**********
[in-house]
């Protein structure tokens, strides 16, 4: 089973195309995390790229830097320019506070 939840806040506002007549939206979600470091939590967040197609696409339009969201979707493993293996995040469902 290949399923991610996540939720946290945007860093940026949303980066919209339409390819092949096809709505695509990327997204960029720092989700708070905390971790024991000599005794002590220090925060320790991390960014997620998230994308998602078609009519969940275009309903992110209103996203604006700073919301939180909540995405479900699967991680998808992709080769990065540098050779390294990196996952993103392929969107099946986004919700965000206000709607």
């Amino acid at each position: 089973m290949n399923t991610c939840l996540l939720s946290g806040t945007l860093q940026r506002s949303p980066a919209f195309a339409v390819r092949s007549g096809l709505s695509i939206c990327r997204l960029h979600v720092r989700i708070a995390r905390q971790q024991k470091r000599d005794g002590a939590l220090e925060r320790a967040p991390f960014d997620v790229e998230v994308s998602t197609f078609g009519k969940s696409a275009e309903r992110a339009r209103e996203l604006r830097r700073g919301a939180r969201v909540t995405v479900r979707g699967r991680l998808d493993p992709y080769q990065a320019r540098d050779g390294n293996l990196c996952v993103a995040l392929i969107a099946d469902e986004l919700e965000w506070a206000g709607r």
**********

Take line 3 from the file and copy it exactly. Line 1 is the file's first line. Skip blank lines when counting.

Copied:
């Amino acid at each position: 089973m290949n399923t991610c939840l996540l939720s946290g806040t945007l860093q940026r506002s949303p980066a919209f195309a339409v390819r092949s007549g096809l709505s695509i939206c990327r997204l960029h979600v720092r989700i708070a995390r905390q971790q024991k470091r000599d005794g002590a939590l220090e925060r320790a967040p991390f960014d997620v790229e998230v994308s998602t197609f078609g009519k969940s696409a275009e309903r992110a339009r209103e996203l604006r830097r700073g919301a939180r969201v909540t995405v479900r979707g699967r991680l998808d493993p992709y080769q990065a320019r540098d050779g390294n293996l990196c996952v993103a995040l392929i969107a099946d469902e986004l919700e965000w506070a206000g709607r």